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Disclaimer: I understand that this question might be a little strange, since it isn't as much about mathematical properties of ANOVA as about its definition. This question is motivated by recent consultation of semestral paper.


ANOVA stands for ANalysis Of VAriance. Suppose I am using it on experimental data divided in several groups. Would it be correct to say that I'm conducting Analysis of Variance on my data?

Now technically, all I care about is testing the equality of means using ANOVA method. So should I instead just say that I'm testing equality of means using ANOVA?

Another question is about the ANOVA null hypothesis. From my understanding it's pretty straightforward. Unless specified otherwise, the null hypothesis states that all data is from one population (and therefore all means are equal).

And obviously the alternative hypothesis being that the data isn't from one population (and thus the means are not equal).

Do I actually need to restate this, when presenting results of the analysis?


What I'm trying to figure out, is if I just misunderstood some formality requirements or the ANOVA itself.

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    $\begingroup$ "Analysis of variance" is an odd name. Despite its name, its main focus is on comparing means. But how can we compare means (of two or more groups classified in one or more ways)? Only by comparing variation around means within a group and variation between means in different groups. The idea behind ANOVA is to cast that comparison on a scale where it can be made. Many people, like myself, who don't like the name much try to avoid that name, by talking of regression or a general linear model or a generalized linear model. $\endgroup$
    – Nick Cox
    Apr 8, 2018 at 12:47
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    $\begingroup$ At the opposite extreme there are texts and courses that seem to imply it's the central technique in all of statistical science! What you are outlining all seems sound to me. $\endgroup$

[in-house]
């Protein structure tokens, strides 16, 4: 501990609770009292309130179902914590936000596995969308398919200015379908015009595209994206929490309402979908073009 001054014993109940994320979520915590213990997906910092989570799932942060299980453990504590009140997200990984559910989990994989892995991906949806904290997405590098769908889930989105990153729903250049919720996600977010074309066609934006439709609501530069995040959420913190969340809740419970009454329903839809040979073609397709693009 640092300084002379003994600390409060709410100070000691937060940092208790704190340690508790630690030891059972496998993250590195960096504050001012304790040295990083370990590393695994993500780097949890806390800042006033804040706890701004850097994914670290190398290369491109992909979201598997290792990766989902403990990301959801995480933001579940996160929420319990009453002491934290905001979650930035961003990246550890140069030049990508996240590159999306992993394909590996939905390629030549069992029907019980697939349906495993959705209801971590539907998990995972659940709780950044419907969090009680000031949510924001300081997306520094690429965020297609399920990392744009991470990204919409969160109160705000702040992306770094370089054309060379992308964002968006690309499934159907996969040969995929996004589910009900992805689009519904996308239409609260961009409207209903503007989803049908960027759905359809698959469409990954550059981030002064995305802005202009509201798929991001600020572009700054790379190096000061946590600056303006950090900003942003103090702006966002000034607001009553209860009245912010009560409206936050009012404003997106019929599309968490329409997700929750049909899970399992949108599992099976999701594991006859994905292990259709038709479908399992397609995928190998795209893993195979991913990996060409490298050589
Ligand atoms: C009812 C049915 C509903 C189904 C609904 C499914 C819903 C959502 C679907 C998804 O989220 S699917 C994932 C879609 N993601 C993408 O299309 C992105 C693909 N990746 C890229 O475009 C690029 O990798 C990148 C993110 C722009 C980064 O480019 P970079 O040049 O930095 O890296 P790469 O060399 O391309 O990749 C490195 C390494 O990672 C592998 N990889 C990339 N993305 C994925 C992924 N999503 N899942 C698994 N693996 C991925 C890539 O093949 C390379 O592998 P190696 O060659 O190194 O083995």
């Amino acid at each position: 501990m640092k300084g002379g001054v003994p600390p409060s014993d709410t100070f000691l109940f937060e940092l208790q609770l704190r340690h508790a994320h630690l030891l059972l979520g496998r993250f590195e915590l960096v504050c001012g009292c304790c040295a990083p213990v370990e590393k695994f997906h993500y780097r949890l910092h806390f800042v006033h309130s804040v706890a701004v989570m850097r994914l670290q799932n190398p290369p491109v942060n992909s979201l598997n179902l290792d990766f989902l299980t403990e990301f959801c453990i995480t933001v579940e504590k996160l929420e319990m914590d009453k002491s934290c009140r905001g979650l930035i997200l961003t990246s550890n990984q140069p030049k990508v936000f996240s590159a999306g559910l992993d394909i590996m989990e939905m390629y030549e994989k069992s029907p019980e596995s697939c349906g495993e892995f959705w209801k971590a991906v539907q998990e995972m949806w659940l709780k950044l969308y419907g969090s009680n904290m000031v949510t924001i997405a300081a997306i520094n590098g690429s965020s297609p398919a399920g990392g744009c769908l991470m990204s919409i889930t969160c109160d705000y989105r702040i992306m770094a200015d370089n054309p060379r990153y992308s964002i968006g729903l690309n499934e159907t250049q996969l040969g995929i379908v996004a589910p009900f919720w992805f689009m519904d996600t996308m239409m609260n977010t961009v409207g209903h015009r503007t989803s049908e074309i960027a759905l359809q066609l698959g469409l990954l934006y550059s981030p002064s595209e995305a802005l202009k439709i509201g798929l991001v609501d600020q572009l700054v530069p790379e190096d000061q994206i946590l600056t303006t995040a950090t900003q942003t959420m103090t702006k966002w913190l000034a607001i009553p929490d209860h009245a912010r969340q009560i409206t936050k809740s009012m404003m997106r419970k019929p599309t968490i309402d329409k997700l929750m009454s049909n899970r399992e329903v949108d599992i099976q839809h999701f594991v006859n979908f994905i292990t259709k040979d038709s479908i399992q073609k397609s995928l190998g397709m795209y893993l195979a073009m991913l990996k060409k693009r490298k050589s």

– Nick Cox
    Apr 8, 2018 at 12:48

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You have not misunderstood the ANOVA test, and your description of the running of the test is comprehensive and correct...though you probably don't need to state all of that in a final write-up.

I will echo the first couple of comments that have posted. The ANOVA monicker is confusing as it focuses on variance to test for mean differences, and some authors do indeed suggest that all statistical analyses (at least all ordinary least squares (OLS) analyses) are built on the ANOVA. It is for this reason that I stress the difference between the ANOVA summary table and the ANOVA test when teaching it to my students.

At the core of any application of ANOVA is the attempt to determine if a significant proportion of the variance of the dependent variable has been explained by the model under consideration. Thus, comparing group means results in an ANOVA table, running a regression produces an ANOVA table, running an ANCOVA produces an ANOVA table, even mixed effects analyses produces an ANOVA table. So, I find it helps to stress that the ANOVA summary table is just part of the protocol, and the ANOVA test for group means is a specific test.

Of course, most hypothesis tests can be recast in different notations or formulations for a variety of comparable research questions. In the general ANOVA (that summary table that is used for any of the OLS analyses), the ANOVA is testing the hypothesis: $$H_0 : R^2 = 0$$ where $R = \text{cor}(y,\hat{y})$. When this is applied to just the comparison of group means, we often call this the ANOVA test (for mean differences).

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